When it comes to choosing lumber for your crate, the choice isn’t hard—and your wood shouldn’t be, either.
Softwood is the dominant type of wood used in crating, and for good reason. Softwood is usually dried, or “seasoned,” through a kiln, while hardwood is typically used as green wood, meaning it’s high in moisture content.
Where Green Wood Falls Short
Green lumber still retains the moisture absorbed by the tree, leaving the wood rife with dampness. This is fine for certain pallets, but for crates, moisture can cause serious problems. In the summertime, mold is a serious concern – if you’re sealing up a crate with wet wood, the heat can encourage mold growth and potentially ruin your package.
Green wood is also hard to nail together. It splits easily and is less durable. When people hear “softwood,” they often interpret the name literally and worry about its durability, but this is a fallacy. Softwood pine is strong, and is especially suitable for crating, where most of the wood is used for the sides and top of the crate, rather than the pallet base.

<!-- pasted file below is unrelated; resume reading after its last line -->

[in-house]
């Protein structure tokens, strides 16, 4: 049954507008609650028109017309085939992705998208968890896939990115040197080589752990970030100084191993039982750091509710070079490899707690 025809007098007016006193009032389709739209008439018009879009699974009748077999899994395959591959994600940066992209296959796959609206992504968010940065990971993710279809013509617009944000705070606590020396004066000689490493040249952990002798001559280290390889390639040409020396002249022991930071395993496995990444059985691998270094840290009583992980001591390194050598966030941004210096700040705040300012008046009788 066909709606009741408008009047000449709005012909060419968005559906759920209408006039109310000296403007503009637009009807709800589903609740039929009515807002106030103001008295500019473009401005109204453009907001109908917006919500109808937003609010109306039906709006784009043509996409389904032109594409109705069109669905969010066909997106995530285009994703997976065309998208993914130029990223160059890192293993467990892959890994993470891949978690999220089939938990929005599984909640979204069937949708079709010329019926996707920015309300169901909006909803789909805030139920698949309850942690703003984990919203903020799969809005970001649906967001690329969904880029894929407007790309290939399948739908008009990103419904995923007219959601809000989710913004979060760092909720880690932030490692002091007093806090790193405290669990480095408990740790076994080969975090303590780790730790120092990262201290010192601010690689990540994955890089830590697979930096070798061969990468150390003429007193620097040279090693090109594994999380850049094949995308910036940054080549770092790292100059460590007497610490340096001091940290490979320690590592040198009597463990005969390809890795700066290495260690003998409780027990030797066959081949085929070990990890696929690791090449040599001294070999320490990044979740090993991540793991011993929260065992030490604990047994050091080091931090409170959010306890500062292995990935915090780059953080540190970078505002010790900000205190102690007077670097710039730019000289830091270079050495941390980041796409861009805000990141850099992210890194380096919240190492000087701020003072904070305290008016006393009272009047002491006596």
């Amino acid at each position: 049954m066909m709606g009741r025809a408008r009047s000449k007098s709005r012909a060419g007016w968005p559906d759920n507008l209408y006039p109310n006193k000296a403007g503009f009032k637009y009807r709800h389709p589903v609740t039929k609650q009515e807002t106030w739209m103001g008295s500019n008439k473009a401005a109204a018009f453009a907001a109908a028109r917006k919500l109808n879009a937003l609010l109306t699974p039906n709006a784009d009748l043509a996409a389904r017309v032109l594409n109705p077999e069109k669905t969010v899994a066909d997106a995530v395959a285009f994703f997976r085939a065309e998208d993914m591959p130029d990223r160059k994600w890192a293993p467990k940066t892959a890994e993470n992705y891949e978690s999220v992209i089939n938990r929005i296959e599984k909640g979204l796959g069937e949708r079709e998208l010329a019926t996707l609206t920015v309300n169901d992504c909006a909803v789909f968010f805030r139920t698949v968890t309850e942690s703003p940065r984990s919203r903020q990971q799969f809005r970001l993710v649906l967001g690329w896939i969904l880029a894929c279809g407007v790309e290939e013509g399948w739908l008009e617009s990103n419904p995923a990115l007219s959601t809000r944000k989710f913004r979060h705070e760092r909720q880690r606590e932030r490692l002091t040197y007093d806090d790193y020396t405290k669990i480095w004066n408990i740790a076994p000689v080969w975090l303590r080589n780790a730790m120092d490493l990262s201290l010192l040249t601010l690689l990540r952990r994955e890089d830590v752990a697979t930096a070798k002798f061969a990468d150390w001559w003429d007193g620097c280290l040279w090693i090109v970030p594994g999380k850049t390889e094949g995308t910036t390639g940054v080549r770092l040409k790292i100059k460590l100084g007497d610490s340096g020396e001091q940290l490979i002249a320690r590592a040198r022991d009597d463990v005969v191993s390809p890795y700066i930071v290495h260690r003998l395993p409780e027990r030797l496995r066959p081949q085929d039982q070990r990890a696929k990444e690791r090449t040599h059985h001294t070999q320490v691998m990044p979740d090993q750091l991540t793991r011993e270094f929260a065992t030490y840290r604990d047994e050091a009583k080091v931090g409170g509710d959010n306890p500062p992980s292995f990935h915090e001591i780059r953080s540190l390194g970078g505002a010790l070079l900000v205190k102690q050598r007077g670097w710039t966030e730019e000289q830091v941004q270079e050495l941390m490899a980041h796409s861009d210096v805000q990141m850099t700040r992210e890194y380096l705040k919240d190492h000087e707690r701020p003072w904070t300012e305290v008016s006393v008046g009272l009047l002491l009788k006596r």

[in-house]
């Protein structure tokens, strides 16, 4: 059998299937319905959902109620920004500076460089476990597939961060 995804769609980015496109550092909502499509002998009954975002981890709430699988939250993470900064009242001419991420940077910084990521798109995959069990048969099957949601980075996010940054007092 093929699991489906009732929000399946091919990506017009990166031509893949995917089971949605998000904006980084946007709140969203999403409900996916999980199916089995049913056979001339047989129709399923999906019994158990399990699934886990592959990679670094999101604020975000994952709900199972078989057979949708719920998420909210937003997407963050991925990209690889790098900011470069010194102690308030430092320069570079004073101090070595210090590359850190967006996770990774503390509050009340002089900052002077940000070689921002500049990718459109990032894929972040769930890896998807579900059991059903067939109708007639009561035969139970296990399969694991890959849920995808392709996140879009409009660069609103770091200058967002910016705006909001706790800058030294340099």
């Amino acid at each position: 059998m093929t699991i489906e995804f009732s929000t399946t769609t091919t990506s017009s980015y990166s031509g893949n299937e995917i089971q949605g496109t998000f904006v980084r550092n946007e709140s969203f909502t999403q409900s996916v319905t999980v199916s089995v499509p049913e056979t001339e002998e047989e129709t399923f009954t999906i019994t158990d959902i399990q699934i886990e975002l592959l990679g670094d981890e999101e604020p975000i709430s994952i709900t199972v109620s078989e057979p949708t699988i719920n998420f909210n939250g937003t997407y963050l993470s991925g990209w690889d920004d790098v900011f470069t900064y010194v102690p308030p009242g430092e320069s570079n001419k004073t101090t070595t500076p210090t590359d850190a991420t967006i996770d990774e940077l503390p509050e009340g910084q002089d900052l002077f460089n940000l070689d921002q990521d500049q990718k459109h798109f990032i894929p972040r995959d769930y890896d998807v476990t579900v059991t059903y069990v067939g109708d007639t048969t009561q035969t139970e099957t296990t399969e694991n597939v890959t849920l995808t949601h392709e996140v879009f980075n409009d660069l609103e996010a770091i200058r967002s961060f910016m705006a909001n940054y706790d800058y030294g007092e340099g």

The fact is that when constructing a crate, your lumber often doesn’t need to be the strongest on the market – sides aren’t load bearing. Sometimes, if necessary, the bottom will be made of a thicker density wood like a 2×6, while the sides are made using 1×6 boards for battens.
Pine is Fine
The most common type of wood used for building crates is kiln-dried Southern Yellow Pine, with Canadian groups of spruce-pine-fir a close runner-up. The prices between these two are comparable, with market fluctuations determining both.
While the price isn’t always consistent, the type of lumber is: softwood is simply more convenient, easier to use, and safer for your product than so-called “hardwood” alternatives.